Engineer, Inventor, Researcher
His Work - Biomedical Applications of Polymers
Biomedical Applications of Polymers
Langer Inventor, researcher, and biotechnologist Robert Langer could be described as a somewhat futuristic version of Thomas Edison. The Kenneth J. Germeshausen Professor of Chemical and Biomedical Engineering in MIT's chemical engineering department, Langer holds more than 400 patents and has licensed them to some 80 pharmaceutical, chemical, biotechnology, and medical device companies. He is known all over the world as a pioneer in the field of tissue engineering.
Langer received his bachelor's degree from Cornell University in 1970 and his doctorate from MIT in 1974, both in chemical engineering. He did not set out to change the world, but he was fortunate when, after leaving MIT, he accepted a position to work in the lab of famous cancer researcher Dr. Judah Folkman. Working with Folkman gave Langer the opportunity to study the potential of large molecules to fight cancer and other diseases through plastic delivery systems.
Though skeptics told Langer repeatedly that he lacked the biology and oncology knowledge to carry out his experiments successfully, he persevered. The result was a biodegradable polymer invention that could be placed inside a patient near a cancerous growth, and would deliver regular doses of medication to the cancer site ¹ locally. This process is safer and more effective for the patient than regular chemotherapy. The discovery lead to the development and commercialization of Gliadel, a wafer that has been proven effective in patients with cancer. This and other similar drug delivery systems are now widely used and have helped save thousands of patients' lives.
Langer has since become known as a creative scientist willing to take chances ¹ and have them pay off. Over the last several years his work on tissue engineering and human tissue regeneration has garnered attention both inside and outside the scientific community. His three-dimensional polymer scaffolds have been used by scientists to grow human cells in various configurations. Langer's contention is that with the right structural background, cells of one type of human tissue can be "planted" to grow into functioning, healthy organs -- a liver, or an ear, for example.
More recently Langer has worked on biocompatible shape-memory polymers that would return to predetermined forms once inside a human body. Researchers working with Langer were able to create a mutatable surgical thread that could have useful applications in minimally invasive surgery. The material made of thermoplastic polymers can be designed such that it would assume a thread or string-like shape at room temperature. Once inserted into the body, the body heat would trigger the material's "memory" and cause it to take on a medically useful form, such as a knot, bone screw, or stent.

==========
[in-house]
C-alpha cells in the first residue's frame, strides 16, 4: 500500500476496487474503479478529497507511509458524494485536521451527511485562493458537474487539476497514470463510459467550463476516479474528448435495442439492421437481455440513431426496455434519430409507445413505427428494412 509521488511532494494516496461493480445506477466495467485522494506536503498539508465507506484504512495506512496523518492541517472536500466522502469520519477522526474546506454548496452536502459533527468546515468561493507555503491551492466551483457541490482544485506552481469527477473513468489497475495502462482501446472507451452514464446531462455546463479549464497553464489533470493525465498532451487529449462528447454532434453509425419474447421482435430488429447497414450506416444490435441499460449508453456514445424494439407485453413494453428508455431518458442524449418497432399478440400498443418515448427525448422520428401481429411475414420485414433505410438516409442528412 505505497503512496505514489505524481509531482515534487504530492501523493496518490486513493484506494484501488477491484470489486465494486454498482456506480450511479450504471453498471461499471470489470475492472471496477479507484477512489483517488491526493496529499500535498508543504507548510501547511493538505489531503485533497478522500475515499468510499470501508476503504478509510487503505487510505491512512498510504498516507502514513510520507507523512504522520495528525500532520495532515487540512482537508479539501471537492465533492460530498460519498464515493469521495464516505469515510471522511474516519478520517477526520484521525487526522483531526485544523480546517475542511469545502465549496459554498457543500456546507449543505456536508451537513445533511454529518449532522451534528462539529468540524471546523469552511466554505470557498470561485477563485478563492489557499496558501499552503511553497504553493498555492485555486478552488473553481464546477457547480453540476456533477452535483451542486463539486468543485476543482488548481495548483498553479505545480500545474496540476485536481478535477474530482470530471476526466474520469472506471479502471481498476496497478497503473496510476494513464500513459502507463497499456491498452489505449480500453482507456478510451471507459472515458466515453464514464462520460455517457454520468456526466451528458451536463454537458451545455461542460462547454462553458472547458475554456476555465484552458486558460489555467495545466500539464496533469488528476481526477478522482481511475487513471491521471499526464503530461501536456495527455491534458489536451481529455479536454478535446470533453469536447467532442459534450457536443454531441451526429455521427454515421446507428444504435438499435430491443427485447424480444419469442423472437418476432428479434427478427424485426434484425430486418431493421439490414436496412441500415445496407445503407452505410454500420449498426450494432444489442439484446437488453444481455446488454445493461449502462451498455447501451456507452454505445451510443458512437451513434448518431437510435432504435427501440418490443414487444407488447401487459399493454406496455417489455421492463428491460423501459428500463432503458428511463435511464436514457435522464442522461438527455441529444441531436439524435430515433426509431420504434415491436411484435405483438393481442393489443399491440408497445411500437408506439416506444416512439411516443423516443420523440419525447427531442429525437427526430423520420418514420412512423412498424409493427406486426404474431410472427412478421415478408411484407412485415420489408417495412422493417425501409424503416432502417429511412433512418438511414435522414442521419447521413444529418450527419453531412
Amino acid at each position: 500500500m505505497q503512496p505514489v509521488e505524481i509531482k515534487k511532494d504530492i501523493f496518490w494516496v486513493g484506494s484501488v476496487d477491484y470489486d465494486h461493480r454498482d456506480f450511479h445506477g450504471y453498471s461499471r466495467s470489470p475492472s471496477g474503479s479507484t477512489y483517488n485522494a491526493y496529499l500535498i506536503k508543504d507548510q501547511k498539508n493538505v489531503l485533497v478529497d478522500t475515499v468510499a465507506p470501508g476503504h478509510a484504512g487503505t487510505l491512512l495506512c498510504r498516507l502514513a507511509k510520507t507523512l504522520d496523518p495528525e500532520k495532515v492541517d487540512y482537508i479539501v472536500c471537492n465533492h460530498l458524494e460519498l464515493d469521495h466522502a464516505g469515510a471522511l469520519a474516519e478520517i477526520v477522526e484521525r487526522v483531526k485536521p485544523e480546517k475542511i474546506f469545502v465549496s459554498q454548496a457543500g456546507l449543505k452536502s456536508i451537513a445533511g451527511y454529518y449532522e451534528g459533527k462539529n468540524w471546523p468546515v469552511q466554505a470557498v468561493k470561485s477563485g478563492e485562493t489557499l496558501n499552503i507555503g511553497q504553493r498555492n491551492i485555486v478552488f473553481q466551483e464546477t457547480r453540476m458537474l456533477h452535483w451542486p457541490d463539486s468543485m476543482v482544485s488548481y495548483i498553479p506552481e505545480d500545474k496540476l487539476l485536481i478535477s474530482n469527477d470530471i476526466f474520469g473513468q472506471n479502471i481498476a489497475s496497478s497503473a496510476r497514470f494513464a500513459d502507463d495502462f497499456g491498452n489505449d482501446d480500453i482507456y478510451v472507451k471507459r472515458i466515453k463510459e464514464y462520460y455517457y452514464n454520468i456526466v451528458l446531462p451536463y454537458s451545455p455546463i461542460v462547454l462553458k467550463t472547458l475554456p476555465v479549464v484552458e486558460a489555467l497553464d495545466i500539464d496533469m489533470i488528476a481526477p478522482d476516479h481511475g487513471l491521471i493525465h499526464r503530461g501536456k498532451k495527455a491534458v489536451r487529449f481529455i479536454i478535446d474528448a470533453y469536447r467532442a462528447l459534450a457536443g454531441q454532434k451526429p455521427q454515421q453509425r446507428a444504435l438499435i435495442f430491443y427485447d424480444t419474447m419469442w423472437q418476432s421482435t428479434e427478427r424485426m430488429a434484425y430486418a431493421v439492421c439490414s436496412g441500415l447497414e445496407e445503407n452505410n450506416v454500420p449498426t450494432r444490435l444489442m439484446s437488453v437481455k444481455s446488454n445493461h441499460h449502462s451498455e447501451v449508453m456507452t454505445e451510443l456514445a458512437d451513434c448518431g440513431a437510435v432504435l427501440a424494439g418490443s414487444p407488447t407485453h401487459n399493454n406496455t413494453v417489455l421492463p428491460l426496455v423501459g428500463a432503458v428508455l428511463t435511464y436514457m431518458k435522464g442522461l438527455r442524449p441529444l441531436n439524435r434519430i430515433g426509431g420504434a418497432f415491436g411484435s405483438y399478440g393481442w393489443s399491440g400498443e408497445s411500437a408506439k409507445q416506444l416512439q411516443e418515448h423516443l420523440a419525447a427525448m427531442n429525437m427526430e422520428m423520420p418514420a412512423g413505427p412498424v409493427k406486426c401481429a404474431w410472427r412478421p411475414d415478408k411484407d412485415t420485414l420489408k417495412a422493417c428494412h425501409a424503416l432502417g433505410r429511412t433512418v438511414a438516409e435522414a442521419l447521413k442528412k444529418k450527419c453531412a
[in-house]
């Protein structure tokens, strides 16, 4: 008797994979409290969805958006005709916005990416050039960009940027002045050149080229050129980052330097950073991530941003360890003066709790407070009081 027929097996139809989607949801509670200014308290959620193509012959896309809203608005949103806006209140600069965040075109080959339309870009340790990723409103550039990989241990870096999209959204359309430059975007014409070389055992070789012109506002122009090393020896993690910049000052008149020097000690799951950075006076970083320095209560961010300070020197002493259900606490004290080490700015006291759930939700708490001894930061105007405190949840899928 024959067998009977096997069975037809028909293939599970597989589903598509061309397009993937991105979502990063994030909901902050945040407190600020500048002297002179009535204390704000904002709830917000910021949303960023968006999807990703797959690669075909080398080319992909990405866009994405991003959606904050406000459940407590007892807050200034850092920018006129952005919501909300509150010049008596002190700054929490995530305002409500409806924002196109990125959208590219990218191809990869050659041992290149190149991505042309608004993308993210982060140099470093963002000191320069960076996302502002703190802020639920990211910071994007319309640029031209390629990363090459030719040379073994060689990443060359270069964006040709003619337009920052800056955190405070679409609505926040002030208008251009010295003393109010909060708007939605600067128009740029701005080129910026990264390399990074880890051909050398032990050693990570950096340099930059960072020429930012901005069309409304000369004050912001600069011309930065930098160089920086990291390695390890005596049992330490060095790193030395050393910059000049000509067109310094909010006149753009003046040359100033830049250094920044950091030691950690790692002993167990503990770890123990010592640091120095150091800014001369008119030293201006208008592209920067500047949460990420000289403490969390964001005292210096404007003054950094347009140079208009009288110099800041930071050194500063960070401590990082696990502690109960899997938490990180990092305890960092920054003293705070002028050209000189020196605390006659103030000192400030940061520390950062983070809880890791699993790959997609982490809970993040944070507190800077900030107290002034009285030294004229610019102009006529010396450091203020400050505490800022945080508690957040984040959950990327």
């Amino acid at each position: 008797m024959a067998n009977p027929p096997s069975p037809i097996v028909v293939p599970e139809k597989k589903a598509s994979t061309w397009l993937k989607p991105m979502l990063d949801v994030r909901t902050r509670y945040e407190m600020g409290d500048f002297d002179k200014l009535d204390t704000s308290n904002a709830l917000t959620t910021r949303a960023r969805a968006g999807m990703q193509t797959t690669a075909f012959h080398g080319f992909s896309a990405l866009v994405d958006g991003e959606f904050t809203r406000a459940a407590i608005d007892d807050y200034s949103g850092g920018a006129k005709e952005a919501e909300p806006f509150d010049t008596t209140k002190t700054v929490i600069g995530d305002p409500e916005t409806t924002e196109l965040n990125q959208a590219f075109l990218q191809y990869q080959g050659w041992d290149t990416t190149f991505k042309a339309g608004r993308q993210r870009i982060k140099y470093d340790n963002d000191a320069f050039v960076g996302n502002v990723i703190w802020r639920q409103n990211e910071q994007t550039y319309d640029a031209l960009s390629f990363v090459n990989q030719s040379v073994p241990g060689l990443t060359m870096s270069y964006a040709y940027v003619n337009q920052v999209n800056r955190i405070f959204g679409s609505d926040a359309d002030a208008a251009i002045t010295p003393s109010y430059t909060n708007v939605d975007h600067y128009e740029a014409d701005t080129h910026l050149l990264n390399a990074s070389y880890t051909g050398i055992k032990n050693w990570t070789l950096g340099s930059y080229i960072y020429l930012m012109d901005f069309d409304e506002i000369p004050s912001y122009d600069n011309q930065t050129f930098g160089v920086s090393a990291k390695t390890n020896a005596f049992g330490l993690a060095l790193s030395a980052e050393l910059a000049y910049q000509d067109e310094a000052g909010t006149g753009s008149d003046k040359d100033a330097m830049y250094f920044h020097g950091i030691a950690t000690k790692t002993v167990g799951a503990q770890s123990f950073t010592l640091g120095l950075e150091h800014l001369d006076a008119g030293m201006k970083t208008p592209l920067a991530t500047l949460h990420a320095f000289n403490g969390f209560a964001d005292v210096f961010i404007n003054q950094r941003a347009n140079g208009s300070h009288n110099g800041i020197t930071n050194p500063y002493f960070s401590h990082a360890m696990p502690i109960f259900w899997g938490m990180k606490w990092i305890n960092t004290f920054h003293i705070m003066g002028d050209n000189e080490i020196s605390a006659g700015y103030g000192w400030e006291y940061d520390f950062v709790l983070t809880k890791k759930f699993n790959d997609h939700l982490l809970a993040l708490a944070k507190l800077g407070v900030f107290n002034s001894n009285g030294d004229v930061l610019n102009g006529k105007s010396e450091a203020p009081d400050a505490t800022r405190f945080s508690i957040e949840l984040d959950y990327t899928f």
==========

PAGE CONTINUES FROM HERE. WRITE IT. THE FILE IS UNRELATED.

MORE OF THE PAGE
Langer has also worked on magnetically controlled drug-release implants and transdermal ultrasound drug delivery. He has been working on creating a biodegradable rubber, constructing synthetic viruses for gene delivery, and research related to gene therapy. Meanwhile, he encourages his students to think just as creatively as he does and often helps them commercialize their own discoveries. He has guided more than 70 of his students into professorships at universities worldwide.
In addition to his patents and companies, Langer has written 700 articles and 430 abstracts. He has also been honored for his work with more than 80 major awards, including the 1998 Lemelson-MIT Prize. He is the only engineer to have received the 1996 Gairdner Foundation International Award (56 recipients of this award have subsequently received a Nobel Prize,) and in 2002 he won the Charles Stark Draper Prize. In 1989, he was elected to the Institute of Medicine, and in 1992 he was elected to both the National Academy of Engineering and to the National Academy of Sciences. He is also chairman of the United States Food and Drug Administration's Science Board and a cofounder of Mimeon in Waltham, Mass., a company focused on glynomics, or the study of carbohydrates used for drug discovery.